0->N //element index for map data
0->I //map index for storing tile data

While I>=96 //until we have stored all tiles
{GBD+N}->A //Take the first element of the map data
N+1->N //Increment the map index
A^16->B //spit the map element into it
A/16->A two separate elements

For(F,0,B //fill the map from current position I to I+B
A->{L1+I} //could be optimized with Fill but i couldn't get it
I+1->I //working :/

End //End while

After this code is run, the tile data will be decompressed into L1, as follows

0  1  2  3  4  5  6 7  8  9  10 11 12 13...

It will be in a straight line, but you will have to access it using your own routine. Something like this


where W is the width in tiles of your map. X and Y would be the tile coordinates starting at the top left at 0,0.

Displaying the map:

here is a rudimentary program that should be run right after the previous decompressing program:

For(X,0,11 //loop through the entire screen coordinates with tiles of 8x8
{Y*12+X+L1}->A //retrieve the correct tile from the data in L1
Pt-On(X*8,Y*8,A*8+Pic1 //draw the sprite to the screen
Also attached is a PEDIT program to create and compress maps into a Hex String into Str1, as well as an Axe program to decompress and display them.  Just put the string data into GDB1

Repeat getkey(15) and (other checks

This is the core of the program, the<body> tag if you will. All your checks to see if the game has ended go here in this format:

getkey(15) and (check 0 and (check 1 and(check 2

The easiest way is to make a variable your game end flag, I usually use F, and do all your checks in the loop.


All animation code should be put before the screen is updated as well as all the sprite code. The most basic one would be to just display the enemy and the character.


Updating the Screen

Next You want to update the screen and then prepare if for collision detection.


If you store the map to the back-buffer then you will want to recall it so that you can use pixel-based collision detection.


The easiest way to do collision check in a pixel-based way is to check one pixel off of the side:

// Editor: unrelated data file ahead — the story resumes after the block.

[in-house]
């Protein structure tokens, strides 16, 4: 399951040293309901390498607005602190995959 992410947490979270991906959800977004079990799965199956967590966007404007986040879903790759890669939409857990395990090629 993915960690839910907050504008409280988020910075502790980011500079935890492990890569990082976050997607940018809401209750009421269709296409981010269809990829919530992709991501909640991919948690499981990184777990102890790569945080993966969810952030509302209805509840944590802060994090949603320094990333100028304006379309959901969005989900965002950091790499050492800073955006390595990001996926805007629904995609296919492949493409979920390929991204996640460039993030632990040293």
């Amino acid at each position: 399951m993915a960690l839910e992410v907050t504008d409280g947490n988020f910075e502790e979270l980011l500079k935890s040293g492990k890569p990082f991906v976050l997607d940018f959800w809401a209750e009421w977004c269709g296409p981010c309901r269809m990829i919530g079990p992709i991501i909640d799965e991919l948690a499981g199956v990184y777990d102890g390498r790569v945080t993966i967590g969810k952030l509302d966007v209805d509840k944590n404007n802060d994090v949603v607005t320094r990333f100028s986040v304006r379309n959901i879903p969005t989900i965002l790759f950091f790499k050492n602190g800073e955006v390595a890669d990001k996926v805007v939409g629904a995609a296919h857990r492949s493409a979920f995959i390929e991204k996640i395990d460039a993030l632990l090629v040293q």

Z will return the amount of pixels on on the left of the character, V returns on the right, S above, and T below. the way to return where the pixels are would be:


This will return 1 if the first pixel tested is on, 2 if the second, 3if the third, etc. This can be good for detecting slopes.

Gravity and Jumping

Now there are many different way’s to do gravity, but the easiest way is to apply a constant force in one direction.


your character will fall until you a collision is detected, creating the effect of gravity. Jumping is harder, you have to have a jump variable which changes as your jump progresses.

!If J
10*(getkey(4) and (collision))-J
Y+(2*(!collision and (J)))->Y

If the ground beneath you is solid, and J is 0 and you are pressing the up key then 10 will be stored to J. If J !=0 then it will decrements. If J !=0 then your character will move up two pixels. Two pixels compensates for the gravity so in reality you move down one pixel and up two, which balances out to 1 pixel up.

End/Return and Routines

The last part of your code will include and End statement to end the loop and then whatever closing code you want. then you will place all your routines due to the fact that it is the logical place to place them 🙂


In this tutorial I have taught you how to set up your program flow easily for platformer games in AXE. So remember anything involving animation or sprites should go before the dispGraph command and everything involving movement should be after it.